UT Dallas Art Barn. (Courtesy Mark Lamster)

It’s a bad year to be an Art Barn. Only two weeks after Rice University demolished its beloved structure, UT Dallas announced plans to close down its own Art Barn, with its exact fate remaining unclear. Architecture critic Mark Lamster, among others, voiced speculation over the building’s shutdown and possible removal from UT Dallas’ campus.

Continue reading after the jump.

One Small Step For Houston is One Giant Step Backward for Johnson Space Center

One of Johnson Space Center's control rooms (Photo Courtesy of NASA)

One of Johnson Space Center’s control rooms (Courtesy NASA)

AN recently profiled the emerging architectural typology of spaceports across the country, and now there’s news from the Houston site that helped launch the dream of space travel decades ago. Independence Shuttle, a full-scale replica of NASA’s iconic Space Shuttle, recently was moved from the Johnson Space Center (JSC) to its next-door neighbor, Space Center Houston.

To some people, the relocation was a matter of mere logistics. To others, however, the transfer symbolized not just a lessening of power and precedence associated with Johnson Space Center, but with NASA’s space program as a whole.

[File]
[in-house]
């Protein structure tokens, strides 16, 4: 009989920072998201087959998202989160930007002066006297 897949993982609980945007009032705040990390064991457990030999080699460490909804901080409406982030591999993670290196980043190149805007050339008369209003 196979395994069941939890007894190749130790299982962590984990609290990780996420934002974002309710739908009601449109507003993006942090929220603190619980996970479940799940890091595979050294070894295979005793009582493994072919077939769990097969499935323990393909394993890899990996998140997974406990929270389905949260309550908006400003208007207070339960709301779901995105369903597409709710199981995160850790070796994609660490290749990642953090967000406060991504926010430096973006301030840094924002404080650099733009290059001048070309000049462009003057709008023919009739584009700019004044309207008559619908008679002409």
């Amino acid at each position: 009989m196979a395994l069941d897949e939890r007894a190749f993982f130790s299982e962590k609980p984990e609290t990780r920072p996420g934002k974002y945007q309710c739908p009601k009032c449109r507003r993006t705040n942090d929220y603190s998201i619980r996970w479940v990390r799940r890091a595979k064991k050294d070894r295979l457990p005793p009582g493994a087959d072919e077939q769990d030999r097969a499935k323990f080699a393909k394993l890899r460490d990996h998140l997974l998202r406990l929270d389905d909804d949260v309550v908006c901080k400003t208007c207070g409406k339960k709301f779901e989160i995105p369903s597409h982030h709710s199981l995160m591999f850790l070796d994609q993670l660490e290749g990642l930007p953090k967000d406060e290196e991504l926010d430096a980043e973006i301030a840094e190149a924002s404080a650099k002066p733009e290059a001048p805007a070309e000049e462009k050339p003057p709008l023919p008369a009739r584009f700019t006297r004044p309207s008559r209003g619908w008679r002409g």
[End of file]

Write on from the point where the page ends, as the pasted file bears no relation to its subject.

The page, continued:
Continue reading after the jump.

Plans For 200-Acre Neighborhood in Austin Meet With Various Community Reactions

Southwest
Wednesday, April 30, 2014
.
Attendees walk through a map of the proposal (Courtesy Colony Park Sustainable Community Initiative)

Meeting attendees walk through a map of the proposal (Courtesy City of Austin)

The evening of April 14th was a big one for the East Austin community, when developers met with residents to unveil the master plan for the 208-acre lot of land known as Colony Park. Plans for the development were rolled out onto a community center floor as a giant map that enabled attendees to walk, step-by-step, through the five-year-plus initiative. The project hopes to bring commerce, parks, new residences, into a sustainable community.